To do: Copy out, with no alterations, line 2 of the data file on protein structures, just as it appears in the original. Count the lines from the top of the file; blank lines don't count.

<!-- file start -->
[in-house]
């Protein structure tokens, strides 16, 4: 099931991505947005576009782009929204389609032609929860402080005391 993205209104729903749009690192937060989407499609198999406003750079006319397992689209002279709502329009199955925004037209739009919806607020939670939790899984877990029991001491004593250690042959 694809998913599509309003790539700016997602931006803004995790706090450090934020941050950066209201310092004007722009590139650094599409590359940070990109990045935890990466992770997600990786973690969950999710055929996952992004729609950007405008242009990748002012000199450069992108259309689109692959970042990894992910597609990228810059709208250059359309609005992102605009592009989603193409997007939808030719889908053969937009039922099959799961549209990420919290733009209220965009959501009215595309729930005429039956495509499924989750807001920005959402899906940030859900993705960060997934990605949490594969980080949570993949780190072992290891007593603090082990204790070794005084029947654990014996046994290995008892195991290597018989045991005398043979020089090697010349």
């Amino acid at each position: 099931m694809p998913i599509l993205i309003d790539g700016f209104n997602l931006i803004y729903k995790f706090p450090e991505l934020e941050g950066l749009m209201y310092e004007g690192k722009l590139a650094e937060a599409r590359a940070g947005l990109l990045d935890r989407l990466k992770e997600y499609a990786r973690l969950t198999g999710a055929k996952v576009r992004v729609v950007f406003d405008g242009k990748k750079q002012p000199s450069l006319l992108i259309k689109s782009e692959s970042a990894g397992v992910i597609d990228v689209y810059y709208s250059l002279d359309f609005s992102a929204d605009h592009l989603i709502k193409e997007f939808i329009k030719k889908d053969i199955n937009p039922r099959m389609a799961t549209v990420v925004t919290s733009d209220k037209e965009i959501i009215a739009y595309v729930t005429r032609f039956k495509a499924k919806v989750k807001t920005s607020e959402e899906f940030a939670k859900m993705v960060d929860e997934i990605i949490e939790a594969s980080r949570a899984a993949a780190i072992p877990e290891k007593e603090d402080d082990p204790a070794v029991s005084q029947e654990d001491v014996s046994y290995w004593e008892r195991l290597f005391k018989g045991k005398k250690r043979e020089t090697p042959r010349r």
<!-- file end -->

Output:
């Protein structure tokens, strides 16, 4: 099931991505947005576009782009929204389609032609929860402080005391 993205209104729903749009690192937060989407499609198999406003750079006319397992689209002279709502329009199955925004037209739009919806607020939670939790899984877990029991001491004593250690042959 694809998913599509309003790539700016997602931006803004995790706090450090934020941050950066209201310092004007722009590139650094599409590359940070990109990045935890990466992770997600990786973690969950999710055929996952992004729609950007405008242009990748002012000199450069992108259309689109692959970042990894992910597609990228810059709208250059359309609005992102605009592009989603193409997007939808030719889908053969937009039922099959799961549209990420919290733009209220965009959501009215595309729930005429039956495509499924989750807001920005959402899906940030859900993705960060997934990605949490594969980080949570993949780190072992290891007593603090082990204790070794005084029947654990014996046994290995008892195991290597018989045991005398043979020089090697010349």